Initially, Devor and colleagues realized the time of labeling of KCa3.1 must be reduced in order to rapidly assess modulators of channel endocytosis, and for the effectiveness of their procedure to be functionally viable in a 96-well plate format assay approach with future application in a high-throughput scenario. Indeed, they reduced the time of labeling KCa3.1 from 50 min to less than 15 min. This was accomplished by subcloning BLAP-tagged KCa3.1 (KCa3.1-BLAP) and BirA [with a KDEL endoplasmic reticulum (ER) retention motif] into a bicistronic plasmid. Following this, a stable HEK293 cell line was established expressing both the BLAP-tagged KCa3.1 and BirA-KDEL. So, as each channel subunit is synthesized it is also biotinylated, providing a high efficiency of biotinylation. This molecular engineering innovation greatly reduced the time of labeling and the increased efficiency of biotinylation the channel.

Devor and colleagues (Balut et al., 2010a) have provided exciting experimental data, and “proof of concept” of an immunofluorescence-based assay in which they screened a modulator of the endocytosis of KCa3.1-BLAP. The overall experimental paradigm was to label membrane surface KCa3.1-BLAP and total plasma membrane with different fluorophores to determine the intracellular/membrane location of the channel and determine the effects of inhibition of the endocytotic pathway on the membrane residence time of KCa3.1-BLAP. The evidence for endocytosis of KCa3.1-BLAP was assessed by the absence of membrane colocalization of the fluorescent signals (i.e., endocytosis).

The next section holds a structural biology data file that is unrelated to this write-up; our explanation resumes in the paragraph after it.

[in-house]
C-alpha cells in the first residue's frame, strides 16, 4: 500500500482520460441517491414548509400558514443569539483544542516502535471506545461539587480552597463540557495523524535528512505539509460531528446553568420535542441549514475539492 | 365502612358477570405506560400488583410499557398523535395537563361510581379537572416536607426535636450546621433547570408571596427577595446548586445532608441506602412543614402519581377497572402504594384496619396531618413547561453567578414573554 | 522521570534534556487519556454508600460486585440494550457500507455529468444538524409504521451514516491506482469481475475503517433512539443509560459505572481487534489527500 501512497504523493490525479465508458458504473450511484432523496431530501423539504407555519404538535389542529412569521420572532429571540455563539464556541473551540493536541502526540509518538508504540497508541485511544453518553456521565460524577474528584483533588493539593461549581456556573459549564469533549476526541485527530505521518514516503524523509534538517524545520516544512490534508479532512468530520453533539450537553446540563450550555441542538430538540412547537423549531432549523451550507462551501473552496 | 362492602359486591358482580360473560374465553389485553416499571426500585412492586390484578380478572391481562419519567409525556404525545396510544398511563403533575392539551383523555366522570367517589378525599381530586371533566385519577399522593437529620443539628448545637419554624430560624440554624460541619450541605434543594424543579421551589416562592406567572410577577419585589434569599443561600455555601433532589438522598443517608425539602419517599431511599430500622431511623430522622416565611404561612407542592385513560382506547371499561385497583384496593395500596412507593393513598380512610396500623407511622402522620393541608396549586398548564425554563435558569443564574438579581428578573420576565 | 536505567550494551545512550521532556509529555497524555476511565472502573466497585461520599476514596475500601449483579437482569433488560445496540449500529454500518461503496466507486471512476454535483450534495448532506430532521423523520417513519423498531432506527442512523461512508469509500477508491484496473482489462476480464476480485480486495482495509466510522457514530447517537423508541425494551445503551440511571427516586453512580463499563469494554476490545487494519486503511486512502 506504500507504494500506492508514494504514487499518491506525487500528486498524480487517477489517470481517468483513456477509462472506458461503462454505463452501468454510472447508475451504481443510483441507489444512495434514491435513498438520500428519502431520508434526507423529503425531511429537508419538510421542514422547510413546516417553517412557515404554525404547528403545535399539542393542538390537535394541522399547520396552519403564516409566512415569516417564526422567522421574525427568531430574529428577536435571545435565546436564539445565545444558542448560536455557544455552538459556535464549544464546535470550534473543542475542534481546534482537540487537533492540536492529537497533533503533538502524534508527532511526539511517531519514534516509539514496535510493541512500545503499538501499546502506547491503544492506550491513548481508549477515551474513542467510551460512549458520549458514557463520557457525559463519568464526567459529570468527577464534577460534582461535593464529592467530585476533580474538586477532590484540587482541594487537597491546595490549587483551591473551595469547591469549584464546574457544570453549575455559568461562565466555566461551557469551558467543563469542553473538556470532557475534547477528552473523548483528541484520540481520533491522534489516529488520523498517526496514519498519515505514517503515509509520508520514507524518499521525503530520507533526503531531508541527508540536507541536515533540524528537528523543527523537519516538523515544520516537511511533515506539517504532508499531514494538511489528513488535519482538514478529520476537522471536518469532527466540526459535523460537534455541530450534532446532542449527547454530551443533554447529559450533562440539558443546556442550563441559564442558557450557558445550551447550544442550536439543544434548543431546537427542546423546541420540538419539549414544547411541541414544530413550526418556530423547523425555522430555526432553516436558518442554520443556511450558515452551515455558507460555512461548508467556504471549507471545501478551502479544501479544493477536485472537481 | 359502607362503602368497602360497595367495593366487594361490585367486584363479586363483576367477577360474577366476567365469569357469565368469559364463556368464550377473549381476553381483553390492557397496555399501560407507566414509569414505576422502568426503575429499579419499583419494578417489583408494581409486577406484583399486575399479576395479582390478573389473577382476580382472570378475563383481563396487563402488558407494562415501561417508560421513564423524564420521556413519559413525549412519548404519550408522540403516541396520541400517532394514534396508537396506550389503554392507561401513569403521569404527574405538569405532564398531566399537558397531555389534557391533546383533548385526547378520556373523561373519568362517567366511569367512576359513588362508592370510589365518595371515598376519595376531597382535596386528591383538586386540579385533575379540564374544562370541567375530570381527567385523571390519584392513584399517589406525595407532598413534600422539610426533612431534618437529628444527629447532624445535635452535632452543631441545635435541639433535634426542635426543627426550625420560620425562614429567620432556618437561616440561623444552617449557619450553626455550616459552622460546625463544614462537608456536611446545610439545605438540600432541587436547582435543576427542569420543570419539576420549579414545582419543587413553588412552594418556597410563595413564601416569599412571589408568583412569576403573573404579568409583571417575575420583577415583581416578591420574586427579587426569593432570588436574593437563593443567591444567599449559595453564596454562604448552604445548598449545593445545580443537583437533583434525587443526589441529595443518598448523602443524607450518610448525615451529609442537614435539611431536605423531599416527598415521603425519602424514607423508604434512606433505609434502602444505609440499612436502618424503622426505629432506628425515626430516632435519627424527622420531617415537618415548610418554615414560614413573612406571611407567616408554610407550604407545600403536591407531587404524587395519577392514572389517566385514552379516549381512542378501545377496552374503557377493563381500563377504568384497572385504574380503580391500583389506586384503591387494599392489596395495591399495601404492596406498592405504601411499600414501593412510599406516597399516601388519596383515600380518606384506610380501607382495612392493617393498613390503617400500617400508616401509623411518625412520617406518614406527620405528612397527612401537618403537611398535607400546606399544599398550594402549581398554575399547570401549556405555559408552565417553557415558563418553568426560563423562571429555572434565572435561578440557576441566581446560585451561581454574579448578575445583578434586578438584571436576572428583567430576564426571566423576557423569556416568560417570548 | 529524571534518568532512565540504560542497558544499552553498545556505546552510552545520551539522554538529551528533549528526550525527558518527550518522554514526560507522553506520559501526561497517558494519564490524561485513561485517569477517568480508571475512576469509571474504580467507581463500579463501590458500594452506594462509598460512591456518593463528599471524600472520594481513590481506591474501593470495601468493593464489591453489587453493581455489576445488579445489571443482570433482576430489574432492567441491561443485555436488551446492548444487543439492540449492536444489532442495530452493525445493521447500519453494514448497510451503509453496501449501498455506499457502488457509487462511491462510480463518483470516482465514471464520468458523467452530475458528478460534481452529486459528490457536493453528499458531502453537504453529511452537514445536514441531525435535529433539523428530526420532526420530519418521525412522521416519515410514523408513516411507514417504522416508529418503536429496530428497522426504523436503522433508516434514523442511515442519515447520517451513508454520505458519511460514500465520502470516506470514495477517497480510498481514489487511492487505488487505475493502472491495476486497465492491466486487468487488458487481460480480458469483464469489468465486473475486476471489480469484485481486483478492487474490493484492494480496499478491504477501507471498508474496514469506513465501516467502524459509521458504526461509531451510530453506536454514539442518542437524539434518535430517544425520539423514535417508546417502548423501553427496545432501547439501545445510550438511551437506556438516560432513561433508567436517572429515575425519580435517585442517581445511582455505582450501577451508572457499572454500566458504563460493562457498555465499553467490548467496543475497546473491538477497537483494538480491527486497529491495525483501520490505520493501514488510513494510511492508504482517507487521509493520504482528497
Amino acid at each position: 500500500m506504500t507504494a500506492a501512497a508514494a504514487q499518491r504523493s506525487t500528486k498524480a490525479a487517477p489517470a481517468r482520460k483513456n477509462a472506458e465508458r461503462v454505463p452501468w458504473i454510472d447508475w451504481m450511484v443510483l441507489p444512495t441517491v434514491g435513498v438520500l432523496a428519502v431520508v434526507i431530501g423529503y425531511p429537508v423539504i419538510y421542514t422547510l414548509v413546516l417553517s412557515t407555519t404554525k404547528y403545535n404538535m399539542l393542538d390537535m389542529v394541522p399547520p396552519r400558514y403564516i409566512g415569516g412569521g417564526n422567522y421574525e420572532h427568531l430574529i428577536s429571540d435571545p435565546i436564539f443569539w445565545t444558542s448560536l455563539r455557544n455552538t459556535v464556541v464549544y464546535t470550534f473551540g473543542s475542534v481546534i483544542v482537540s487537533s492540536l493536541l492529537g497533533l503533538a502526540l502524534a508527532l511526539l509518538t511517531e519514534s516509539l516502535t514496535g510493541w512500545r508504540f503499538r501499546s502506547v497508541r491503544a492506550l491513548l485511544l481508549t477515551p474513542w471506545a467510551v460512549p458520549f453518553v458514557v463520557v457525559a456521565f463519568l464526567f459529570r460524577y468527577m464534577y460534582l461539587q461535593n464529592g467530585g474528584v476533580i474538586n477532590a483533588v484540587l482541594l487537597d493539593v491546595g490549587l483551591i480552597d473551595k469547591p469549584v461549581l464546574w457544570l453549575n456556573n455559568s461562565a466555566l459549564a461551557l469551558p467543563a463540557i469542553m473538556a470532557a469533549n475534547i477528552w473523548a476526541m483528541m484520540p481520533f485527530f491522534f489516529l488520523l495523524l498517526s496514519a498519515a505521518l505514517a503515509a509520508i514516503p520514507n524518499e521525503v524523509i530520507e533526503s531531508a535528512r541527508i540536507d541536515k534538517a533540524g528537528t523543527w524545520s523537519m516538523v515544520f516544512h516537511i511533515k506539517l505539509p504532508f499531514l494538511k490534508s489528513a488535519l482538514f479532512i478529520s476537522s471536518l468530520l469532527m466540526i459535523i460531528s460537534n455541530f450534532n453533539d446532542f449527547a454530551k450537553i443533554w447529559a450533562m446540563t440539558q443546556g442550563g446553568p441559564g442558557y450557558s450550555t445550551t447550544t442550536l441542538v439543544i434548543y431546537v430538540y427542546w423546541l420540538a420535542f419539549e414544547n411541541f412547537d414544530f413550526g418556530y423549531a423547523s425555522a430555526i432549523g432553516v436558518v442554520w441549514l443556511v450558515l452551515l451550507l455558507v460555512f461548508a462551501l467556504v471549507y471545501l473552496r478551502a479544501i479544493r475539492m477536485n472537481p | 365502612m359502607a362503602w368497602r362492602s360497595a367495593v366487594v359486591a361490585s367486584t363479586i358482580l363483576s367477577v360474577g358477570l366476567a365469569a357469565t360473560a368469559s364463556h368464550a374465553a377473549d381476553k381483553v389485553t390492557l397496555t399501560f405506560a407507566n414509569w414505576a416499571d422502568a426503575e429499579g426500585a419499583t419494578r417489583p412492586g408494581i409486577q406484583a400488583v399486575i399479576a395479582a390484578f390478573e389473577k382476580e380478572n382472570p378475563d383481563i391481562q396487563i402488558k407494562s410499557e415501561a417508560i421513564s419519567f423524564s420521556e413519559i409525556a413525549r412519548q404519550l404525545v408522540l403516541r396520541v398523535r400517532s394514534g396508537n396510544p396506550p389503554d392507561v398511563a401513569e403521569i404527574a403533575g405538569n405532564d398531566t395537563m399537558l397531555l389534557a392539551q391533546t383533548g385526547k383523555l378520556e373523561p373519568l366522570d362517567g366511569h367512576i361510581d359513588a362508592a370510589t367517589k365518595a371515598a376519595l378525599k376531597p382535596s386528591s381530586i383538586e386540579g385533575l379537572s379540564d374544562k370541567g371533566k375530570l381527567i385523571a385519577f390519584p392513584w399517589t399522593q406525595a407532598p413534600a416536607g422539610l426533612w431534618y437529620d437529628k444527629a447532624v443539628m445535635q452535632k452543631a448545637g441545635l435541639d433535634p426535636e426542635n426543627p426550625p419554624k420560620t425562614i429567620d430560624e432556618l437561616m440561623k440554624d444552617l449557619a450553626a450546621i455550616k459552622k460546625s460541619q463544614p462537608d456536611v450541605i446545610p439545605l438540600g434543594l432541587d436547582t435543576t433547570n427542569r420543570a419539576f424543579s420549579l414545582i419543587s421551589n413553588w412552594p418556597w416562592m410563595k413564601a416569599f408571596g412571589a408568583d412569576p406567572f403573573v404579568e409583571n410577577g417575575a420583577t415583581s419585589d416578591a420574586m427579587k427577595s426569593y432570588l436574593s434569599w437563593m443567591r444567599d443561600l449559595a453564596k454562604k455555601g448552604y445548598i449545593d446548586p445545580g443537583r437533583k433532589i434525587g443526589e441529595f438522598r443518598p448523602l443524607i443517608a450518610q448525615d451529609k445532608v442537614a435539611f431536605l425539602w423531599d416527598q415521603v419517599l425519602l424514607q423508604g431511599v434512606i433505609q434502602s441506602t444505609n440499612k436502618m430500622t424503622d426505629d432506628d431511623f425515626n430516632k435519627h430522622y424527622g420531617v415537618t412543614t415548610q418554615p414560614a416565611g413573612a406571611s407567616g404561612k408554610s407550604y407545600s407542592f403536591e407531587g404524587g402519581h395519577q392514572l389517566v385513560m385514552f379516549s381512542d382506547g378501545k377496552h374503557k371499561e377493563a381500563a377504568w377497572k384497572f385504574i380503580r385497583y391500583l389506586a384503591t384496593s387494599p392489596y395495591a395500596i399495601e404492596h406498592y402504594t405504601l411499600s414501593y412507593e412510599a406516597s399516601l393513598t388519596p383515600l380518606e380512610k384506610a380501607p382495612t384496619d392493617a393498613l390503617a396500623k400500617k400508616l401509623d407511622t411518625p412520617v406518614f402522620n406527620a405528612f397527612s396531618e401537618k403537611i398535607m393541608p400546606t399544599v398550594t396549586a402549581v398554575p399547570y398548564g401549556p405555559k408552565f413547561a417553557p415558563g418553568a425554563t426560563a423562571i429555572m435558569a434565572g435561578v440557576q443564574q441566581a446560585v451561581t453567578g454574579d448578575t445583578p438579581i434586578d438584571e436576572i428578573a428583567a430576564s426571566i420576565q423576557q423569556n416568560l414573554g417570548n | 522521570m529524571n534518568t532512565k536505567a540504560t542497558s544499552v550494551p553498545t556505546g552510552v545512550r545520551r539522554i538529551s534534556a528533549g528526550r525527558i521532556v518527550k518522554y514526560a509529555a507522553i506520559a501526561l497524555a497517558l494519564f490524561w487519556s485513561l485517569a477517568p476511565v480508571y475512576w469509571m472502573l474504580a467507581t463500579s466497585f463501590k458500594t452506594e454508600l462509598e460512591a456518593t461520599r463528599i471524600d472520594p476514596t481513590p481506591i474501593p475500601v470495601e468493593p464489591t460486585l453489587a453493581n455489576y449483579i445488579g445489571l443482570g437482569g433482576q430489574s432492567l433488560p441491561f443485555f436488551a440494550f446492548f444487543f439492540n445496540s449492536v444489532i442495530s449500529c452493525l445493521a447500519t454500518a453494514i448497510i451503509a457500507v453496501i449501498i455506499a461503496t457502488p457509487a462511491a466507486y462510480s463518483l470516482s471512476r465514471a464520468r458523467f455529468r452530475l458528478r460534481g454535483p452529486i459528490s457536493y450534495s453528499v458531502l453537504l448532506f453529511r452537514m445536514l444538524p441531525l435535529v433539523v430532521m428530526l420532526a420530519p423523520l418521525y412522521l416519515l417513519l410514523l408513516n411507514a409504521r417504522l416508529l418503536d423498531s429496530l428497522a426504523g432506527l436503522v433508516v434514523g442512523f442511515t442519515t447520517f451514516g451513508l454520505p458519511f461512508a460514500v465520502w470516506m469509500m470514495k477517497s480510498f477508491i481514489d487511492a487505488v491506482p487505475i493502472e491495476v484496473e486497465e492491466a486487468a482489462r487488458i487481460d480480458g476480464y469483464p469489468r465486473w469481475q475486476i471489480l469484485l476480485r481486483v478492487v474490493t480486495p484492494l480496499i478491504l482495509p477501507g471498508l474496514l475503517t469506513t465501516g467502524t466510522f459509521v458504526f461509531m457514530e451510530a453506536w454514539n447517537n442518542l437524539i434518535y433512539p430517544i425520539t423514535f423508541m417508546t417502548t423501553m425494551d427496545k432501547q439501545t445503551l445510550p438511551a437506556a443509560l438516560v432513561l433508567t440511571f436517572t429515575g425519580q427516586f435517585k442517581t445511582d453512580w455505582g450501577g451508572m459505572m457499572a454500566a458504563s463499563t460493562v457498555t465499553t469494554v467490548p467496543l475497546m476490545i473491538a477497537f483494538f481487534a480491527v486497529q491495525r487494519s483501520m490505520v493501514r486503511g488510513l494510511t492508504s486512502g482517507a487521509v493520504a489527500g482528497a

Briefly, experiments were conducted in a 96-well plate format in which, surface channels and membranes of control cells were labeled at 4°C to prevent endocytosis of the channel during the labeling procedure. Additionally, for experimental cells, only surface channels were labeled (4°C) and were placed at 37°C for assessing channel membrane residence time and endocytosis. After 90 min, experimental cells, pre-labeled KCa3.1-BLAP, were then labeled at 4°C with a different fluorophore specific for the membrane and colocalization was assessed. This was an adaptation required for the use of an automated analysis system and to assure that only plasma membrane was labeled prior to fixation and permeabilization of the cells (Balut et al., 2010a). Balut et al. (2010a) clearly demonstrated that at time 0, KCa3-BLAP was only present at the membrane with robust colocalization of fluorescent labeling and that channels were internalized (i.e., within vesicles) within 90 min.